we live in a heterosexist society where one is assumed to be straight unless proven somehow otherwiseI'm not sure how that's a rejoinder to "NotAnybodyYouKnow", since their point (as it seemed to me, at any rate) was why sexuality would be relevant to students in most classes; and in any event, in a broader contact, why would it be in any way surprising (or a problem in any event) that one is assumed to be in the demographic group to which the vast, overwhelming majority of Americans belongs to? Somewhere around 90% of the world's computer users use Windows rather than Linux or a Mac; is it an unreasonable assumption that when someone asks you a question about their computer to assume they are talking about Windows unless told otherwise?

Posted by: Simon | Apr 11, 2006 8:55:51 AM

No, I don't think it's an unreasonable assumption. I think it becomes a problem, however, when a person's merits begin to be measured by conformity to the 90% of the world that does things in a particular way. Or when access to what one wants/needs (whether it be health care, marriage, military employment, or feeling free to talk about one's weekend around the water cooler) is curtailed by participation in the other 90%'s activities. I guess I'd rather communicate openly when people make assumptions about the kind of life I have, rather than let the assumption continue into a potentially larger communication problem.
Again, these approaches may be somewhat less useful in a classroom context, though I agree with Gowri's initial point that bringing in the perspectives of people not addressed by traditional legal structures can be relevant and interesting.

Posted by: kommishonerjenny | Apr 11, 2006 12:13:07 PM

"I'm not sure how that's a rejoinder to "NotAnybodyYouKnow", since their point (as it seemed to me, at any rate) was why sexuality would be relevant to students in most classes . . ."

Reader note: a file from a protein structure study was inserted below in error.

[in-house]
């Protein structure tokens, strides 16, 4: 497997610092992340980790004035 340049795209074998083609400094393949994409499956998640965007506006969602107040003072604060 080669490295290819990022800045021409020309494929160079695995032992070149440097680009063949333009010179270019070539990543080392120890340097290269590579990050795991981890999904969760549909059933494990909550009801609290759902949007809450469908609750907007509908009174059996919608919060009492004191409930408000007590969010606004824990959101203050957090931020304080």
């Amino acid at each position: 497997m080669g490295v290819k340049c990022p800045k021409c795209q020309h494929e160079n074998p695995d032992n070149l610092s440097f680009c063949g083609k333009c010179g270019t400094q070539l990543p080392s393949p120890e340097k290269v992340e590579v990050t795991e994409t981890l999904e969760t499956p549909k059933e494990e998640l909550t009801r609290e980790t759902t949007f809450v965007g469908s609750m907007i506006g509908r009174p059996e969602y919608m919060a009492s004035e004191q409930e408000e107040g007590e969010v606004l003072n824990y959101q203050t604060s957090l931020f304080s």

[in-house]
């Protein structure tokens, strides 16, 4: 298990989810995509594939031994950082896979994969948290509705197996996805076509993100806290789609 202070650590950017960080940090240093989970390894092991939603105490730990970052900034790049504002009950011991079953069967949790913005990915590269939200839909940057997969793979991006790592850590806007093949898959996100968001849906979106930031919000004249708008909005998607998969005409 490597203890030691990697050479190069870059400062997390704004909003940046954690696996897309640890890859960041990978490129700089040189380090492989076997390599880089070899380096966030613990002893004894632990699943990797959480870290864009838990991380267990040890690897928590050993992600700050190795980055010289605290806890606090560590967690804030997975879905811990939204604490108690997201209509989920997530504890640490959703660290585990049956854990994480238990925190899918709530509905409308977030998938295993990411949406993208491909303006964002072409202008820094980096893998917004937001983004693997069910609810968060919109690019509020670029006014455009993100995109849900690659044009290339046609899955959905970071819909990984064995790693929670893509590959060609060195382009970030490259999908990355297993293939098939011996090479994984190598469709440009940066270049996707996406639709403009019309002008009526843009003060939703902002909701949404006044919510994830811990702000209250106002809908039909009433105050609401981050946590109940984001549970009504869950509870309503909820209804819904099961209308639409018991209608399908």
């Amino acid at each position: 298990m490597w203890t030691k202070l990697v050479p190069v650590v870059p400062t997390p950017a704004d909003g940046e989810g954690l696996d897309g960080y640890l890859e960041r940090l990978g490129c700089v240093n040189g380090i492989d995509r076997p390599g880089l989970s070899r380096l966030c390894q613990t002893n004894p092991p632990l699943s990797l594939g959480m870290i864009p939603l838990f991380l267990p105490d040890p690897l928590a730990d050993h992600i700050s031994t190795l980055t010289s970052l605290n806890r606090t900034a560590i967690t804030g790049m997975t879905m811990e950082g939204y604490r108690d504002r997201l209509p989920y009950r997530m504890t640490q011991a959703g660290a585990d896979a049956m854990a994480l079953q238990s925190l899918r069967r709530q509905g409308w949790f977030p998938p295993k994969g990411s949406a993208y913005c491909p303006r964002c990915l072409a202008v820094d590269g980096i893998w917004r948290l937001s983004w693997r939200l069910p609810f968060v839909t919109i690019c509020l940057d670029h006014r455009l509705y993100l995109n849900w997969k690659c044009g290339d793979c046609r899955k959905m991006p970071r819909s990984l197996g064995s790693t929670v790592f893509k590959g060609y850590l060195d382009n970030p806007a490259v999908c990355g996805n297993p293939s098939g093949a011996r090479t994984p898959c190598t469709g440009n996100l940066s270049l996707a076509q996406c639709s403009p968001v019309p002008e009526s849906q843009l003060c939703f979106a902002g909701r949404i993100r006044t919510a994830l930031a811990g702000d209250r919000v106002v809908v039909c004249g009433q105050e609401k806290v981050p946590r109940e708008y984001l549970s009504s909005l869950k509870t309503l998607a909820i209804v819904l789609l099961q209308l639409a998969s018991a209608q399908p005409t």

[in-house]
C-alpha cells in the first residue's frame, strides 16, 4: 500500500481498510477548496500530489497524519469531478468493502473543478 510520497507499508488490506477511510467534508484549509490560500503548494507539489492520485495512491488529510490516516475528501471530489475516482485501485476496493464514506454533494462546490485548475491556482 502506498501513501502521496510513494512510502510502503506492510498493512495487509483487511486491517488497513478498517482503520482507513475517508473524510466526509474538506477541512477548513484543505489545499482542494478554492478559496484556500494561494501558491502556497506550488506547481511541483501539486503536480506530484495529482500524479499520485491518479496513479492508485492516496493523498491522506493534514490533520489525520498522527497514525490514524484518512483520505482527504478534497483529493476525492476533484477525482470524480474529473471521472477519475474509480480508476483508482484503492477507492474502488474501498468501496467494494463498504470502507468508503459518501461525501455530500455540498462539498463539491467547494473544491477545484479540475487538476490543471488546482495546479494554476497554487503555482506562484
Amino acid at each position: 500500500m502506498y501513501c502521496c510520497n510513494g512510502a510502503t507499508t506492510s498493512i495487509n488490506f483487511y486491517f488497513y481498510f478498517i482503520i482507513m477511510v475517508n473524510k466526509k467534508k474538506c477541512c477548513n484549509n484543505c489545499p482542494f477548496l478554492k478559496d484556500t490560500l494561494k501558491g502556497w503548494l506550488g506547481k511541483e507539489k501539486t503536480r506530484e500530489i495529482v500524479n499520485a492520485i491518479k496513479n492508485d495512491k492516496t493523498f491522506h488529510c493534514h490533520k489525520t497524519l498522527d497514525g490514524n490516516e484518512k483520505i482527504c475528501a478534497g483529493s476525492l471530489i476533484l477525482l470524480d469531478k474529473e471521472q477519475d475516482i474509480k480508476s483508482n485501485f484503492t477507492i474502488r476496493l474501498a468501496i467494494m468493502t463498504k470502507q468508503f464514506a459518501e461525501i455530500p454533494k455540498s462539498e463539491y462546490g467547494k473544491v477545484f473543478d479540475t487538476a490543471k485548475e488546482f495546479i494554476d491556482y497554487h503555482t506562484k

Actually I can see why sexuality might be relevant to some students, in the same role-model way that a professor's being a woman or person of color might be relevant to some students. But serving as a role model is not the same as challenging assumptions--or perhaps I am failing to understand what assumptions (or to use kommishonerjenny's term, what stereotypes) would be challenged by knowing that a professor is bisexual. I guess my real point was that maintaining a professional relationship with students can be difficult enough without inviting them to think about their professor's sexual relationships.

Posted by: NotAnybodyYouKnow | Apr 11, 2006 10:41:52 PM

Rather than silently praise the post, I'll comment & praise the post, given some of the rather crass reactions to it.

I would suggest that G.M.'s problem is not unique to straight/queer, and that thinking of it more broadly might be helpful to her.

People tend to either/or thinking. It saves actually having to pay attention. "There are 2 kinds of people: those who think there are 2 kinds of people, and those who don't."

I'm a Democrat in a red state (Miss.), so when I "come out" politically, people assume that they know what I think about abortion, immigration, capital punishment, etc.--often incorrectly.

So maybe it helps not to see it as merely an example of attitudes towards sex, but rather a reflex of our desire to restrict everything to binaries.